Winter Tips for Electrical Safety
During the winter, it’s easy to overload your house and put your family’s and electrical safety at risk. With the number of extra appliances, heating, and use your putting on your system, you’re at a greater risk of hurting the system and your quality of living during the winter months.
To help, here are some of our best winter tips for electrical safety.
1. Use space heaters safely and sparingly.
Keep space heaters a minimum of four feet from furniture, drapes or clothes and never leave them unattended when turned on. Never use an extension cord to plug space heaters into an outlet.
2. Be wary of electric blankets.
Never use electric blankets while sleeping. Dispose of blankets that have worn or damaged areas.
3. Make sure you have functioning Smoke & Carbon Monoxide Detectors.
Are your smoke alarms in good functioning order or are they merely ceiling decorations? It’s important to make sure that you have an adequate number of smoke alarms throughout your home and that they are in good working order to keep your family safe. Testing is as simple as pushing the test button to make sure it beeps.
Changing the battery at least once a year is a good place to start. Not sure when the last time you changed the batter was? Try this – change your clock, change your battery! At the end of daylight savings (March), change your smoke alarm battery when you change your clock, that way you know you are entering the winter months with a working smoke alarm!
But if you haven’t done it yet, do it now.
Deaths from carbon monoxide poisoning increase during the winter months due to the use of common fuels like natural gas, wood or coal. Installing a simple carbon monoxide alarm can save your family’s life.
4. Consider generator installations and repairs.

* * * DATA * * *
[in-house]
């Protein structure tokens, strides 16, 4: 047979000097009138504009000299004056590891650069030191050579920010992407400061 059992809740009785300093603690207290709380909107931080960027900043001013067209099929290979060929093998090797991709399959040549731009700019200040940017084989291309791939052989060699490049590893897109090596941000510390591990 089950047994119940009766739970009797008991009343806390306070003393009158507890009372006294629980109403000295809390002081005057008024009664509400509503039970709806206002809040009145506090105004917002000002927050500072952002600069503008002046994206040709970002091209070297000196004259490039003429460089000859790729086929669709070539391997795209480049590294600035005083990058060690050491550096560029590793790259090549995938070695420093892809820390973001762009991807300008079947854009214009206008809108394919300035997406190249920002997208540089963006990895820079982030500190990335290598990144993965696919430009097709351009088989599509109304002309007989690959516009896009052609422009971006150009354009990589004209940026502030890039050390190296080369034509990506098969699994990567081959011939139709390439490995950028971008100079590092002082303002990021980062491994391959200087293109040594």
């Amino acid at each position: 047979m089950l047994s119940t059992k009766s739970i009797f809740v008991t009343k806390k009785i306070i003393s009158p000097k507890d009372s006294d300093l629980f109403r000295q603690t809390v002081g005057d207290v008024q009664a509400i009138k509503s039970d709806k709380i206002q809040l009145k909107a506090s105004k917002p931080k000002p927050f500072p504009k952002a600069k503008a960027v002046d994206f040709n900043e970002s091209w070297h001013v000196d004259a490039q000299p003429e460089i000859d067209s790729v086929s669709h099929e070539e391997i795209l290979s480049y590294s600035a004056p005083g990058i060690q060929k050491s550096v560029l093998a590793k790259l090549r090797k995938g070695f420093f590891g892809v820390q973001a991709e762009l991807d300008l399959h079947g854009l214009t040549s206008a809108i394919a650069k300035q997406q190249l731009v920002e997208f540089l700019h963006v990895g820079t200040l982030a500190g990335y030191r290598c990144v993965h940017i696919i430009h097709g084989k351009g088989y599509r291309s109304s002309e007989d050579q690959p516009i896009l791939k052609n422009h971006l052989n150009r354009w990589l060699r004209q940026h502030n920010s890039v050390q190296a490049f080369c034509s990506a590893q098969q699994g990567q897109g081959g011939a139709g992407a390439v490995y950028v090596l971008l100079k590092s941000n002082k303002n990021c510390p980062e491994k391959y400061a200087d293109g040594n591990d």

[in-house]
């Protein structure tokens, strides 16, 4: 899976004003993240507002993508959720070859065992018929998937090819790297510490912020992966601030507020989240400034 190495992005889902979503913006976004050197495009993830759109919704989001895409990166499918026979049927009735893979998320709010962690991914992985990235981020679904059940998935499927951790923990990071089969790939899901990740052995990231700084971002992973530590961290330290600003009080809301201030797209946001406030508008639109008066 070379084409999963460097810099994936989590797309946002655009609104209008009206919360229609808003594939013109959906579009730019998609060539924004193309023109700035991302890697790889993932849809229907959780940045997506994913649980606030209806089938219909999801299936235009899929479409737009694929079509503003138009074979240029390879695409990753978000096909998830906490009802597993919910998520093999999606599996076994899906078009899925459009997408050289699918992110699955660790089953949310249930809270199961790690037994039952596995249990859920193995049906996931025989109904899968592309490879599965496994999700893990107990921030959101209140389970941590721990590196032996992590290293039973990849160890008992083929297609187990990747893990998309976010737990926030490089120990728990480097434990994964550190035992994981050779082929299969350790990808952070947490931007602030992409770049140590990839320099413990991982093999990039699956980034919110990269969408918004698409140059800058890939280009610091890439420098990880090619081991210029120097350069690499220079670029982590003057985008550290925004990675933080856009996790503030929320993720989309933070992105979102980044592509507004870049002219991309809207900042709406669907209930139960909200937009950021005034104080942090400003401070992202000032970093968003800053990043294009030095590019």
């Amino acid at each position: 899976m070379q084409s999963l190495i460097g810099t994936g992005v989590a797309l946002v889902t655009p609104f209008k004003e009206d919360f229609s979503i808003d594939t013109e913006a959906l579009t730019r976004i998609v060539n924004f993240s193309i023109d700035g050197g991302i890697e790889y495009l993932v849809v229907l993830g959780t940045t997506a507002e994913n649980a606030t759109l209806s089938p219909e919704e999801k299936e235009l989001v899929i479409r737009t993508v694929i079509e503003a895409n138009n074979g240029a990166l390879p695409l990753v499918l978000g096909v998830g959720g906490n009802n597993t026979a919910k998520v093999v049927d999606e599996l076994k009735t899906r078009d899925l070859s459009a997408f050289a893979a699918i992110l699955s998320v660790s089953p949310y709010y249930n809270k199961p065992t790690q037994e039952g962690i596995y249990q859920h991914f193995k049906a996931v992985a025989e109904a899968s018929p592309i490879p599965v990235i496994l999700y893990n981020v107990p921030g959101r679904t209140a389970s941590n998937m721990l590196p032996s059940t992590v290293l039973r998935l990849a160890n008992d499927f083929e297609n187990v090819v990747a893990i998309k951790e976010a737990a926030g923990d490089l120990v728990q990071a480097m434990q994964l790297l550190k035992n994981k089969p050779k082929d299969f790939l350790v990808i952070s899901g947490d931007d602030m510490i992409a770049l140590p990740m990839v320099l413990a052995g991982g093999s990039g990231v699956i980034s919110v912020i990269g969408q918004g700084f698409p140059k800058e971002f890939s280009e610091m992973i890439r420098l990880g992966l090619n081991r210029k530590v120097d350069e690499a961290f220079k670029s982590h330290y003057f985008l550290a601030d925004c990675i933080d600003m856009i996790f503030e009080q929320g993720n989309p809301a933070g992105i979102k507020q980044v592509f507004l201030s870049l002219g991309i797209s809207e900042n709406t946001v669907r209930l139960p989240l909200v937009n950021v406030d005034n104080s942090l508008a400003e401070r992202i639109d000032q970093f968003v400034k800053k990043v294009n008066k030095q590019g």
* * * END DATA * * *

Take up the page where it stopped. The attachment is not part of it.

It’s the time of year a winter storm can wreak havoc on home electrical. No one wants to be without the convenience of power. Make sure your portable generator is operating and is installed properly to help provide safe and continuous power when those ice storms hit. Portable generators should be kept as far away from the house as possible as it emits carbon monoxide. A dedicated circuit for your portable generator is always a good idea so you plug only the amount of wattage your generator can withstand. And if you are fortunate enough to have a whole home generator, make sure it is running effectively before storms strike.
5. Don’t overload circuits or wattage.
Despite the darker days, only use the recommended wattage for your light fixture. Don’t overload wall outlets and only plug three-prong cords into three-prong outlets. Use extension cords only for temporary purposes.
6. Leave rewiring and installation projects to the pros.
Any type of rewiring or new installations should be left to a professional as these projects most likely need to be done in compliance with the National Electrical Code to ensure it is done properly to avoid any potential hazards or problems with future electrical inspections.
Nothing beats curling up in front of the open fire in winter with a good book and a cup of tea, right? But, in order to do so safely, there are a number of checks to do prior.
Firstly, make sure the chimney is clean and any matches or lighters are stored in a safe place, away from children. Secondly, maintain a safe distance from your fireplace (at least one meter) and never leave it unattended – if you have children or pets in your home, why not set up a safety perimeter by placing a screen in front of it when in use. And finally, remember to extinguish any open flames or fires before going to bed, so you can sleep safe and sound!
Do you have any more questions about electrical safety for your home? Don’t hesitate to contact us here.